…jointly trademarking a word does not entitle any company or individual rights over the word as DC/ Marvel had proclaimed. In their eyes they own every and any variation of the word regardless of spelling, variation in a statement or sentence in the English language or foreign. Registration marks do not work that way. It’s illegal and impractical. Also, Registration gives you legal rights to word usage for a literal element. Meaning a specific product which uses the actual word to sell a product(s). Trademarks/ registered marks are never secure and can always be brought into opposition by any party which feels that it is infringing on their registration rights.
That being said, Felix has not had much luck. He has described Marvel and DC’s lawyers as grunting, losing their patience and being sharp with him. Furthermore, he claims that, due to a computer error, the judged charged him with abandonment and accused Felix of being “argumentative.”
Most damning of all, though, is his assertion that even other independent creators and fans don’t seem to care about this struggle.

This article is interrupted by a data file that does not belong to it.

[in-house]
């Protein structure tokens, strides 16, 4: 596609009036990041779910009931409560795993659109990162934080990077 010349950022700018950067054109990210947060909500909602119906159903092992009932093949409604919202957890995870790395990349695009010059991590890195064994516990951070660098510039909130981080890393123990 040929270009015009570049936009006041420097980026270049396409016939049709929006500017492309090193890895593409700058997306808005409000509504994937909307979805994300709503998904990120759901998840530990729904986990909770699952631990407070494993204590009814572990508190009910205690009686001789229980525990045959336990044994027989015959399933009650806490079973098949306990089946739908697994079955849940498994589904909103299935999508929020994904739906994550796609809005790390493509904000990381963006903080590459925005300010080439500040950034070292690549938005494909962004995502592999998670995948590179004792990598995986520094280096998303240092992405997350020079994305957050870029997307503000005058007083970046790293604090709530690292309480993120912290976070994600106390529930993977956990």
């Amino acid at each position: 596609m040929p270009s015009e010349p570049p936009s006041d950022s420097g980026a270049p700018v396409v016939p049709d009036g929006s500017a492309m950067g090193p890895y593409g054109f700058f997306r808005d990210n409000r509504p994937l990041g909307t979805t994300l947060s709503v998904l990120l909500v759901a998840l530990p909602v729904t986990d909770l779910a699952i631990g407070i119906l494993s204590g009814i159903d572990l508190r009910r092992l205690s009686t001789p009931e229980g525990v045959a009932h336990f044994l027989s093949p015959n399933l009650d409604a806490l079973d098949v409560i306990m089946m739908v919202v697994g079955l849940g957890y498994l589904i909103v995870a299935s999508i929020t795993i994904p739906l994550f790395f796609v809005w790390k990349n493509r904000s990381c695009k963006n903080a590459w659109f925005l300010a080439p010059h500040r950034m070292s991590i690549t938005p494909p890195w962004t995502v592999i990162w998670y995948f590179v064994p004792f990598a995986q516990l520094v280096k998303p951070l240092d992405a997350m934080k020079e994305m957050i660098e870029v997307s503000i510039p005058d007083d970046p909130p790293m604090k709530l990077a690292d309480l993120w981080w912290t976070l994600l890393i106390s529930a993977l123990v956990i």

I went public about the case at the last Mocca Con and was surprised that I was treated like a leper. It was the first time I felt like an excommunicated Christian at a comic con. Few voices were supportive. I got a few snickers and a few childish responses from so-called male adults. It surprised me that people who spend their money at comic cons and read about heroes are so afraid and un-heroic in their own code to stand for something. They’re conditioned puppets of corporate structures.
Felix went on to accuse the up-and-coming generation of creators of being “just hipsters who look like independent artists but have a corporate mindset of making themselves the next mainstream.” Harsh words, but does he have a point? Should there be more struggling against comics’ current corporate structure?
We’re certainly interested in whether Felix sees any direct result or at least moves the dialogue forward over the use of something as simple as superhero.